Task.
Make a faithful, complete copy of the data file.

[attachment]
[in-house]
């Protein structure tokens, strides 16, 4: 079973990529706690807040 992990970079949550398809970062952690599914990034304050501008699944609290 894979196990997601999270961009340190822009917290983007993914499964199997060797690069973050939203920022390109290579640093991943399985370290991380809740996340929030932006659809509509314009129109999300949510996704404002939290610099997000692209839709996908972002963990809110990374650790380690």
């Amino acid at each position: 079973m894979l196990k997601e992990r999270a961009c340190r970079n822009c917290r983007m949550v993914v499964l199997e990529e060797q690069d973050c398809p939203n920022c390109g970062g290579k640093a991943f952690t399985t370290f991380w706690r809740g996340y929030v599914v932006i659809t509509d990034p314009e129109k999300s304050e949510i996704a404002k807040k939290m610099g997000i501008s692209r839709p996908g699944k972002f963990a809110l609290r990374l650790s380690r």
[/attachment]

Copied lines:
[in-house]
């Protein structure tokens, strides 16, 4: 079973990529706690807040 992990970079949550398809970062952690599914990034304050501008699944609290 894979196990997601999270961009340190822009917290983007993914499964199997060797690069973050939203920022390109290579640093991943399985370290991380809740996340929030932006659809509509314009129109999300949510996704404002939290610099997000692209839709996908972002963990809110990374650790380690």
């Amino acid at each position: 079973m894979l196990k997601e992990r999270a961009c340190r970079n822009c917290r983007m949550v993914v499964l199997e990529e060797q690069d973050c398809p939203n920022c390109g970062g290579k640093a991943f952690t399985t370290f991380w706690r809740g996340y929030v599914v932006i659809t509509d990034p314009e129109k999300s304050e949510i996704a404002k807040k939290m610099g997000i501008s692209r839709p996908g699944k972002f963990a809110l609290r990374l650790s380690r």